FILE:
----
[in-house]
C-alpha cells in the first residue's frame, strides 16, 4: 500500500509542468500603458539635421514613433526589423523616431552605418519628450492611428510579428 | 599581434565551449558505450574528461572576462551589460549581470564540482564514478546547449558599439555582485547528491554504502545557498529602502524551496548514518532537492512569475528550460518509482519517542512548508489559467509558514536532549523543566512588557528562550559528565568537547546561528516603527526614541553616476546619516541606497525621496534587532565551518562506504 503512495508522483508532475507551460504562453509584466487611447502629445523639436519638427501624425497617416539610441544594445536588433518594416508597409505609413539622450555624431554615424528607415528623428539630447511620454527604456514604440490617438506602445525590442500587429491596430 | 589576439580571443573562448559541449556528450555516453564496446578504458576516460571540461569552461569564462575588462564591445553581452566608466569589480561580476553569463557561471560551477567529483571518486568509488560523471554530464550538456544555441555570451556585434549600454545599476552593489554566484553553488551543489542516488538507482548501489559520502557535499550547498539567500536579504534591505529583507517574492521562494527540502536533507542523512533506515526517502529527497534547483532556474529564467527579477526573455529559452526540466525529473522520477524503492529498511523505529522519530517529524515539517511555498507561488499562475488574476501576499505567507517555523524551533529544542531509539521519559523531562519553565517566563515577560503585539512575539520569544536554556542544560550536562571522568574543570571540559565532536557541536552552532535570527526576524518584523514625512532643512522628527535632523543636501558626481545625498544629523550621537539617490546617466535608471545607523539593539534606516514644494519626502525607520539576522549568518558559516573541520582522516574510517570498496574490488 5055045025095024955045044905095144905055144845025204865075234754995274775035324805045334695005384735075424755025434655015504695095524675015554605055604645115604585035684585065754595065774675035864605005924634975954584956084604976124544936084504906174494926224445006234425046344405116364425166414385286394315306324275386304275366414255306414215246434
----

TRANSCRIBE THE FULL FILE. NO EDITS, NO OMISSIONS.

[in-house]
C-alpha cells in the first residue's frame, strides 16, 4: 500500500509542468500603458539635421514613433526589423523616431552605418519628450492611428510579428 | 599581434565551449558505450574528461572576462551589460549581470564540482564514478546547449558599439555582485547528491554504502545557498529602502524551496548514518532537492512569475528550460518509482519517542512548508489559467509558514536532549523543566512588557528562550559528565568537547546561528516603527526614541553616476546619516541606497525621496534587532565551518562506504 503512495508522483508532475507551460504562453509584466487611447502629445523639436519638427501624425497617416539610441544594445536588433518594416508597409505609413539622450555624431554615424528607415528623428539630447511620454527604456514604440490617438506602445525590442500587429491596430 | 589576439580571443573562448559541449556528450555516453564496446578504458576516460571540461569552461569564462575588462564591445553581452566608466569589480561580476553569463557561471560551477567529483571518486568509488560523471554530464550538456544555441555570451556585434549600454545599476552593489554566484553553488551543489542516488538507482548501489559520502557535499550547498539567500536579504534591505529583507517574492521562494527540502536533507542523512533506515526517502529527497534547483532556474529564467527579477526573455529559452526540466525529473522520477524503492529498511523505529522519530517529524515539517511555498507561488499562475488574476501576499505567507517555523524551533529544542531509539521519559523531562519553565517566563515577560503585539512575539520569544536554556542544560550536562571522568574543570571540559565532536557541536552552532535570527526576524518584523514625512532643512522628527535632523543636501558626481545625498544629523550621537539617490546617466535608471545607523539593539534606516514644494519626502525607520539576522549568518558559516573541520582522516574510517570498496574490488 5055045025095024955045044905095144905055144845025204865075234754995274775035324805045334695005384735075424755025434655015504695095524675015554605055604645115604585035684585065754595065774675035864605005924634975954584956084604976124544936084504906174494926224445006234425046344405116364425166414385286394315306324275386304275366414255306414215246434